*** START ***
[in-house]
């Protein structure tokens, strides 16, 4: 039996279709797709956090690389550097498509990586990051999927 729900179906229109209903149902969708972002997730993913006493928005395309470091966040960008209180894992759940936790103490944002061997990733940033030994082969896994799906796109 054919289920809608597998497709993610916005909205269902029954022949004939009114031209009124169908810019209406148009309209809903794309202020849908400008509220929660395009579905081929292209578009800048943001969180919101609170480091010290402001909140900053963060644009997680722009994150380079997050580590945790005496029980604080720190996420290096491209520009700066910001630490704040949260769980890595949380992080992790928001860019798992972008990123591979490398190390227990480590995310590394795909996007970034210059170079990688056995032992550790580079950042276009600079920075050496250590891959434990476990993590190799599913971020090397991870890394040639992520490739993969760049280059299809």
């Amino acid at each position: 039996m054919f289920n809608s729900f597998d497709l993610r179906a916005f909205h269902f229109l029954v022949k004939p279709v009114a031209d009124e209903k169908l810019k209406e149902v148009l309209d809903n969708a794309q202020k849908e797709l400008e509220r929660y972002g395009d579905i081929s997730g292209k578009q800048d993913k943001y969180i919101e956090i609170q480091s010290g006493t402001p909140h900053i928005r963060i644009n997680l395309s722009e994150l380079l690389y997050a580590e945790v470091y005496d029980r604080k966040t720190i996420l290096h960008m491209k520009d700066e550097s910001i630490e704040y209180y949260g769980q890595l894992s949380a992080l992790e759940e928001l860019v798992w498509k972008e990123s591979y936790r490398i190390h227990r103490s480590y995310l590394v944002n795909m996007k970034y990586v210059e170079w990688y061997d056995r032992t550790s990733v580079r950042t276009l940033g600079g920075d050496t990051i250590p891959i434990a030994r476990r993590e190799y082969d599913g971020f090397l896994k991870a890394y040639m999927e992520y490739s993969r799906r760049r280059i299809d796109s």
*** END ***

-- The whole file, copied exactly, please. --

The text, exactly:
[in-house]
């Protein structure tokens, strides 16, 4: 039996279709797709956090690389550097498509990586990051999927 729900179906229109209903149902969708972002997730993913006493928005395309470091966040960008209180894992759940936790103490944002061997990733940033030994082969896994799906796109 054919289920809608597998497709993610916005909205269902029954022949004939009114031209009124169908810019209406148009309209809903794309202020849908400008509220929660395009579905081929292209578009800048943001969180919101609170480091010290402001909140900053963060644009997680722009994150380079997050580590945790005496029980604080720190996420290096491209520009700066910001630490704040949260769980890595949380992080992790928001860019798992972008990123591979490398190390227990480590995310590394795909996007970034210059170079990688056995032992550790580079950042276009600079920075050496250590891959434990476990993590190799599913971020090397991870890394040639992520490739993969760049280059299809």
């Amino acid at each position: 039996m054919f289920n809608s729900f597998d497709l993610r179906a916005f909205h269902f229109l029954v022949k004939p279709v009114a031209d009124e209903k169908l810019k209406e149902v148009l309209d809903n969708a794309q202020k849908e797709l400008e509220r929660y972002g395009d579905i081929s997730g292209k578009q800048d993913k943001y969180i919101e956090i609170q480091s010290g006493t402001p909140h900053i928005r963060i644009n997680l395309s722009e994150l380079l690389y997050a580590e945790v470091y005496d029980r604080k966040t720190i996420l290096h960008m491209k520009d700066e550097s910001i630490e704040y209180y949260g769980q890595l894992s949380a992080l992790e759940e928001l860019v798992w498509k972008e990123s591979y936790r490398i190390h227990r103490s480590y995310l590394v944002n795909m996007k970034y990586v210059e170079w990688y061997d056995r032992t550790s990733v580079r950042t276009l940033g600079g920075d050496t990051i250590p891959i434990a030994r476990r993590e190799y082969d599913g971020f090397l896994k991870a890394y040639m999927e992520y490739s993969r799906r760049r280059i299809d796109s």